That moment right there is how some people would describe how it felt to watch Omri Casspi play basketball in November. He was incredible, a nightly pleasure twice as enjoyable because nobody expected it. He made 42.9% of his threes that month, and posted a 59.9 True Shooting percentage, good enough to tie Kevin Love for 18th overall right now.

    Casspi was so much more than a shooter; almost everything he did was unconsciously brilliant. He passed, ran, dribbled, shot, rebounded, and competed. Houston's offense scorched the Earth in his 341 minutes of action. But the numbers said something totally insane about the other end of the floor: Houston had the second best defense in the league whenever Casspi the Great played. When he sat the Rockets played down to a Brooklyn Nets/New York Knicks level of atrociousness.

    The offense was nice no matter what, sure, but it also scored more points per 48 minutes with Casspi on the court than any other player on the team. He kicked the season off as Houston’s “Break In Case of Emergency” secret weapon of sorts, even if few recognized it while it was going on.

    To say Casspi slipped closer to his original expectations in December would be fair. But it's not like he decomposed in a horrible crash or anything. All he did was stumble. A crash would not translate to successfully converting two thirds of all his attempts in the restricted area, but a slumping three-point shot would qualify as a slip.

    He's still impacting the game everywhere else, but for someone who only gets 20 minutes a night to mark his tree, if Casspi isn't knocking down threes in an offense designed around the point creation of Dwight Howard and James Harden, then he's not coming through in what still amounts to one of his foremost offensive responsibilities. (Another pleasant surprise: he's exceptional when Howard and Harden are both on the bench, according to NBAWowy.)

    Casspi signed with the Houston Rockets back on July 16, a few days after the team acquired Dwight Howard. The team's primary attraction to the player was probably value. Casspi will make about $21,000 more than Chandler Parsons peanuts this season, and has a non-guaranteed second year on his deal that’ll either cost Houston $1.06 million or zero million.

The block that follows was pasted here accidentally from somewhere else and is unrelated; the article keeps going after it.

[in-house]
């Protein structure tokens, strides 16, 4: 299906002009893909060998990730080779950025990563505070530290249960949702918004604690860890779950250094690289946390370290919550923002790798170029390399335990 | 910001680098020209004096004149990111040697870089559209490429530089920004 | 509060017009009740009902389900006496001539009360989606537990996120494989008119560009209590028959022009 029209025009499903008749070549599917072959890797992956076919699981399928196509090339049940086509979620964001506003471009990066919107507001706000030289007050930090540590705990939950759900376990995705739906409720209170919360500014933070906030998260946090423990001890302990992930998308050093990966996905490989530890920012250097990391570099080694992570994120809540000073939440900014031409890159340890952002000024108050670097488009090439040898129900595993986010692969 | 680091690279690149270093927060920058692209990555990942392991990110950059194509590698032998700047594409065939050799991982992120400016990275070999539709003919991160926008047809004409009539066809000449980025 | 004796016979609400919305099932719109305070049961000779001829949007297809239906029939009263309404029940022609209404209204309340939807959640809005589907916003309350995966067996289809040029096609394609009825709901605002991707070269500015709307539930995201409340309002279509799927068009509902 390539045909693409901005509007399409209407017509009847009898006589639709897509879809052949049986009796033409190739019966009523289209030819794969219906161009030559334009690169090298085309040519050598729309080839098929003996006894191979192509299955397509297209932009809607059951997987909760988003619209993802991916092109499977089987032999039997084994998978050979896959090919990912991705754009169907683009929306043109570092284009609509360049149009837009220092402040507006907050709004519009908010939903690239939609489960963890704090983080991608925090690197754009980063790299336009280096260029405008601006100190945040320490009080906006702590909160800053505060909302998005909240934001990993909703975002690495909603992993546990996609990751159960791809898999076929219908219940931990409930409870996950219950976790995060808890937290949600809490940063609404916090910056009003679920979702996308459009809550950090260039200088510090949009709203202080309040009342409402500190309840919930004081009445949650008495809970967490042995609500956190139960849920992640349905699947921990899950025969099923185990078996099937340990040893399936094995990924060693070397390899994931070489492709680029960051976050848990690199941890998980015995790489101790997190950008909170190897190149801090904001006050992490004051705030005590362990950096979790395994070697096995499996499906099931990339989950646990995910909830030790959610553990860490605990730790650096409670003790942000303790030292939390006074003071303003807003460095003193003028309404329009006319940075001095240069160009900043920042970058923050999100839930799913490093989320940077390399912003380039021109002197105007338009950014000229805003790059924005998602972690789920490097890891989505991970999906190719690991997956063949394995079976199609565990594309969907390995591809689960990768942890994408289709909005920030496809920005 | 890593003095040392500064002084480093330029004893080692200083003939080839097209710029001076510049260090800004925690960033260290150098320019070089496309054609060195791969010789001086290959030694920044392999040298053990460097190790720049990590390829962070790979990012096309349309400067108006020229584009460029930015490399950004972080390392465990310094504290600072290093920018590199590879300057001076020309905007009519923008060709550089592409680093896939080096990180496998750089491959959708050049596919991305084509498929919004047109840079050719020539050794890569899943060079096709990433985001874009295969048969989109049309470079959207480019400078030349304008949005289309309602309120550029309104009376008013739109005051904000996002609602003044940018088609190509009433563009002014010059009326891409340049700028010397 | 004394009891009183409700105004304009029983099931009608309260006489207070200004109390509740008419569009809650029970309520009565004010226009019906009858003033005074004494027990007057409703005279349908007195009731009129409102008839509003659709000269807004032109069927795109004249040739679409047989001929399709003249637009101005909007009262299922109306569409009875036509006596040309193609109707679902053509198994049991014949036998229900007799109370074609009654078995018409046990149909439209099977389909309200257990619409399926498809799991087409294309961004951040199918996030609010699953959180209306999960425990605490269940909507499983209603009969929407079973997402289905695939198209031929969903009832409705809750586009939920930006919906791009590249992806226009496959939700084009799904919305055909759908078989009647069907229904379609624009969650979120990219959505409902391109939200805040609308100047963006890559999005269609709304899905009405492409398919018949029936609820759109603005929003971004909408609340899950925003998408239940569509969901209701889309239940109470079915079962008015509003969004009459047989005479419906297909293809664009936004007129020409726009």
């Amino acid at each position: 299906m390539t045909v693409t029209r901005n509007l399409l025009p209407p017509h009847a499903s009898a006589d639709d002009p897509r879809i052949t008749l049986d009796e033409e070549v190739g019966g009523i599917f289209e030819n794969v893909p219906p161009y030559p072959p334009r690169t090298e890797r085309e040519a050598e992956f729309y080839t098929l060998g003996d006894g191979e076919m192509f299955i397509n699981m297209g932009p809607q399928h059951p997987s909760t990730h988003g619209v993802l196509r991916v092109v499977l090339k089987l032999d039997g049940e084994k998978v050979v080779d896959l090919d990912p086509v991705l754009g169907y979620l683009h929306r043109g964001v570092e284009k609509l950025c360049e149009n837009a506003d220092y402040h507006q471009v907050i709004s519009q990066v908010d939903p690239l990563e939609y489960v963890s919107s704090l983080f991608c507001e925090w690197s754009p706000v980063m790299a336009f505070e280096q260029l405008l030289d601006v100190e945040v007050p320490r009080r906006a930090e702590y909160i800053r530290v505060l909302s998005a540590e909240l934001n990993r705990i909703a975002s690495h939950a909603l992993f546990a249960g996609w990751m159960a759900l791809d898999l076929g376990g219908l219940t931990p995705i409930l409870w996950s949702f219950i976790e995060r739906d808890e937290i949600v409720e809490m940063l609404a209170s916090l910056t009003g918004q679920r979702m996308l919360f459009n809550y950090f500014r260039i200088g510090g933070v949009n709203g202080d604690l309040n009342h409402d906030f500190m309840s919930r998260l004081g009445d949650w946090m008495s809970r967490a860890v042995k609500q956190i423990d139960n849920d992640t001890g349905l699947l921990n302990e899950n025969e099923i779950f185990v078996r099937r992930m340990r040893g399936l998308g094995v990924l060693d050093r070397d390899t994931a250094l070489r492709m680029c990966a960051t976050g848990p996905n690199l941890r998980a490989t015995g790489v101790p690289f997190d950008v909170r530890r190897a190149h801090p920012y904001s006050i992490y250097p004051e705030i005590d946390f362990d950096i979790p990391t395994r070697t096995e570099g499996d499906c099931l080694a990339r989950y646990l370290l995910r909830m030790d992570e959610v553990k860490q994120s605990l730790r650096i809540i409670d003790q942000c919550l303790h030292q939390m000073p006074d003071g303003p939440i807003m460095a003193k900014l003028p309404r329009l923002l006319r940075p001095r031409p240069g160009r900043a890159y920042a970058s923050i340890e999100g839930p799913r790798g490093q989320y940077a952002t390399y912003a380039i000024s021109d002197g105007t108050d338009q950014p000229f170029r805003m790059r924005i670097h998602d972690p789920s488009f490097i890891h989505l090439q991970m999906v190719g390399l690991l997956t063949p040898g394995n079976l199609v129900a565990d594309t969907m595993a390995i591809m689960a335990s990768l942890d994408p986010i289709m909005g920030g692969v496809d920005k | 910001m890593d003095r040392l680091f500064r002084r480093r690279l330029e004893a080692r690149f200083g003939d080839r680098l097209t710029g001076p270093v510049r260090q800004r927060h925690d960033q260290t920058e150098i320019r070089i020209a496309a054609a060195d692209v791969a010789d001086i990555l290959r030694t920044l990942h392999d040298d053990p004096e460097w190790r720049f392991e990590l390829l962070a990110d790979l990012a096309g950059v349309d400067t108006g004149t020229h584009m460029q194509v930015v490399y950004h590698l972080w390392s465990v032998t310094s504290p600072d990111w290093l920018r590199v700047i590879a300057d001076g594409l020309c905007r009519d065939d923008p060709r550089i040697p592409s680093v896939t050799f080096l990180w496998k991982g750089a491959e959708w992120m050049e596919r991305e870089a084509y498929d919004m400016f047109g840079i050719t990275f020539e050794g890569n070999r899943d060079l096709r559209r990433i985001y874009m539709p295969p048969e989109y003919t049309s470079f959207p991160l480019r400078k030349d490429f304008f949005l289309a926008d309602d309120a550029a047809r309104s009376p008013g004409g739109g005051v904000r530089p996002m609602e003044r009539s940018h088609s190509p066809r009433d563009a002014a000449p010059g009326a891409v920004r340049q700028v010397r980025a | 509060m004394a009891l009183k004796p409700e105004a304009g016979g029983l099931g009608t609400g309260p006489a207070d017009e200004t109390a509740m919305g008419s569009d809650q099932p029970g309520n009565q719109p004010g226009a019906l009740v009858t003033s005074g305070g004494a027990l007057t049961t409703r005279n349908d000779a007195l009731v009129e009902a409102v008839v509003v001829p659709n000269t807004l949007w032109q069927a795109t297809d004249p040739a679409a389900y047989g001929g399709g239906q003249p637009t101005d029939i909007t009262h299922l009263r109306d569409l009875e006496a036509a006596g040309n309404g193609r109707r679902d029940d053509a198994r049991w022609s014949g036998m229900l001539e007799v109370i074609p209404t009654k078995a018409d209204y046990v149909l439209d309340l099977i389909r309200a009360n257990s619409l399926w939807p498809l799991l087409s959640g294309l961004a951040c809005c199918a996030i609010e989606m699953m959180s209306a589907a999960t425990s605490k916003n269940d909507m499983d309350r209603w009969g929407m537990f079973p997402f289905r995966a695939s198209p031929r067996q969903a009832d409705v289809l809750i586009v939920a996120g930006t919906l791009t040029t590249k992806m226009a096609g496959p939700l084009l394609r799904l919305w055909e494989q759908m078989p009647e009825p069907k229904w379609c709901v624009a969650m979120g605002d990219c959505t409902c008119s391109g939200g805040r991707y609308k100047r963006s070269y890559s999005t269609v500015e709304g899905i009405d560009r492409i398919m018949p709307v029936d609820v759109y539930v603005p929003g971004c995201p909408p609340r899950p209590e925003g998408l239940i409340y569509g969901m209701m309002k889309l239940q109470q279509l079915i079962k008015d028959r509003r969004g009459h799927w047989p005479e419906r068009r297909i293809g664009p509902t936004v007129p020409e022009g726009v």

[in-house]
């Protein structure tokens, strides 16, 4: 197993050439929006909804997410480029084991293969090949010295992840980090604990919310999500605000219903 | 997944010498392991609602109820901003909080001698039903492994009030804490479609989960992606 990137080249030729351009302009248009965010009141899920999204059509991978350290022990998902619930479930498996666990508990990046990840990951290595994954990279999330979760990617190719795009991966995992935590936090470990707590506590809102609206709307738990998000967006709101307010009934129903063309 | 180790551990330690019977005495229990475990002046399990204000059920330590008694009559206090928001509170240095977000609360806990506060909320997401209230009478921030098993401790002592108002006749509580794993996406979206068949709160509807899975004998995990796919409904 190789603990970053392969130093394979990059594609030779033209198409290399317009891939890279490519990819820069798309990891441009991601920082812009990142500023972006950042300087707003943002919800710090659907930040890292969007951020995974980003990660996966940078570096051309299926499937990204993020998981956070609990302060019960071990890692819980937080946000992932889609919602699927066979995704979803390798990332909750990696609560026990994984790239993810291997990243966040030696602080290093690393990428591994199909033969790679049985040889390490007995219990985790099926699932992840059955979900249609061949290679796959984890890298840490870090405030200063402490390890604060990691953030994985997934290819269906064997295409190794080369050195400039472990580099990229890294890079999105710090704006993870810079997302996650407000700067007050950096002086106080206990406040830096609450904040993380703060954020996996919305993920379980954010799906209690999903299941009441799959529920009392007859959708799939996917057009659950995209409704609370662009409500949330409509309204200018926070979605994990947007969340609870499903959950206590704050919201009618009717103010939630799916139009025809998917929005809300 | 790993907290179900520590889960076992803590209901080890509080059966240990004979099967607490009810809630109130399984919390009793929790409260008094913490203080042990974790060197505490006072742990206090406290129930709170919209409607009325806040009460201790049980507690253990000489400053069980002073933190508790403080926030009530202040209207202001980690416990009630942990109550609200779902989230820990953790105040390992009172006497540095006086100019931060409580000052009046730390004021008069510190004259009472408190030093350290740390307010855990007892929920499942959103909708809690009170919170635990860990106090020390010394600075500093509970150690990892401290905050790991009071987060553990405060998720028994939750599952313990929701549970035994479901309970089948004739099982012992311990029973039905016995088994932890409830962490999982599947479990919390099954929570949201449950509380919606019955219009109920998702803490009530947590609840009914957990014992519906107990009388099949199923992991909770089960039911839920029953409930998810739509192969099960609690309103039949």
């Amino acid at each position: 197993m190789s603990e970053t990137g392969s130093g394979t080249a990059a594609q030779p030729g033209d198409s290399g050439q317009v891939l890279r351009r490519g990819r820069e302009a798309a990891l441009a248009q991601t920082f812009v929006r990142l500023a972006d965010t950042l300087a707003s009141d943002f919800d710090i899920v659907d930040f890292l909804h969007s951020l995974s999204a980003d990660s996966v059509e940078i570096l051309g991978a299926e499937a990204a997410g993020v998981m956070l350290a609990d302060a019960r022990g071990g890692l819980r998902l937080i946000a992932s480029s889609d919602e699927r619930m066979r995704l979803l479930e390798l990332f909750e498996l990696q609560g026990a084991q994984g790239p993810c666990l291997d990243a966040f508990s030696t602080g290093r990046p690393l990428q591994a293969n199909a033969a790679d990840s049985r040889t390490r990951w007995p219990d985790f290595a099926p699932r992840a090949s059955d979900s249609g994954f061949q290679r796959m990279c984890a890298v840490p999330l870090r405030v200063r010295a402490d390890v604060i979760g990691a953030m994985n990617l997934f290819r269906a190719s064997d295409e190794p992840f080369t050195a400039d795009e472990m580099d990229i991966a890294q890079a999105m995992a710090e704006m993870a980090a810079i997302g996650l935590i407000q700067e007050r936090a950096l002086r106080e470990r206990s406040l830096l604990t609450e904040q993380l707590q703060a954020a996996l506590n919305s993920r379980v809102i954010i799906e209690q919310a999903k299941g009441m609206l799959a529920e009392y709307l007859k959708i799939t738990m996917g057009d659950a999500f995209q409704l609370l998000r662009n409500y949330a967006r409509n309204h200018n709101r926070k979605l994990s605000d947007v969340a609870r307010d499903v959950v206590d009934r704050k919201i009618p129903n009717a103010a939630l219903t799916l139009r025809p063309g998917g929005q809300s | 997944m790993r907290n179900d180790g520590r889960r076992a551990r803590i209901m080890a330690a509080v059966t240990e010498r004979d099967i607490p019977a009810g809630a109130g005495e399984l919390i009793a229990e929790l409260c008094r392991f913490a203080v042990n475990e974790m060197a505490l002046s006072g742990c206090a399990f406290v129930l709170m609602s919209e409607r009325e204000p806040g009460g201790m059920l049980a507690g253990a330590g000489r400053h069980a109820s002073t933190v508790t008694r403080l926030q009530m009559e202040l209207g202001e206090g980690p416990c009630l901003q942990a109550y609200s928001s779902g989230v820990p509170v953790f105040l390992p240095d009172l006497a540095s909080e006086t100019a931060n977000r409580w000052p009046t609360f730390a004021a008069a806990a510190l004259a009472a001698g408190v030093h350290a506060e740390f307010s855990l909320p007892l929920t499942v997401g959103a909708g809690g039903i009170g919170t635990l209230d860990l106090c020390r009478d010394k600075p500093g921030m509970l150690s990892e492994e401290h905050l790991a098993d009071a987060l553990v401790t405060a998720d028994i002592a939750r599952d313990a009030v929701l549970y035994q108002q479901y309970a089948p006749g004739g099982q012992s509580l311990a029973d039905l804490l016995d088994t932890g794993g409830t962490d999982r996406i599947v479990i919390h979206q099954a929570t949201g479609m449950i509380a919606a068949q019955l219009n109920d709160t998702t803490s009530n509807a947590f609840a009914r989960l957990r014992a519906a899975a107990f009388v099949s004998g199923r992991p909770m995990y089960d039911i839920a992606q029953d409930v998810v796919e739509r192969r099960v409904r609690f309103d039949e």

Over the team’s past 10 games Casspi barely shot 40% from the floor. As of late the Rockets are depressing on offense when he plays. They're scoring a measly 103.6 points per 100 possessions, 7.0 points worse than when the team’s running without him. In the long run offense isn’t where Casspi creates concern. He has such wonderful feel with the ball in his hands in the open floor, knowing when to push with a pass and when to dribble it up himself—it's not a coincidence that Houston averages 2.0 more points off turnovers with Casspi on the floor. He’s already proven to be so much more than the spot up shooter many people thought Houston was getting.

    But defensively? When Howard plays with Casspi the Rockets all perform like they're wearing jerseys made of Kevlar. The defense is impenetrable. The numbers: 96.6 points per 100 possessions have been allowed by units with Casspi and Howard over the past 10 games. That drops even lower to 94.0 when you add the 24 games before that.

    There should be two questions that immediately come to mind: 1) How is this possible, and 2) Why doesn't Kevin McHale play Casspi more often? Casspi hasn’t been impressive defending the post (opponents are shooting 48.6% on post-ups, according to mySynergySports), but that's expected. He’s constantly going up against bulkier monsters who outweigh him by more than one or two trips through Wendy's drive thru.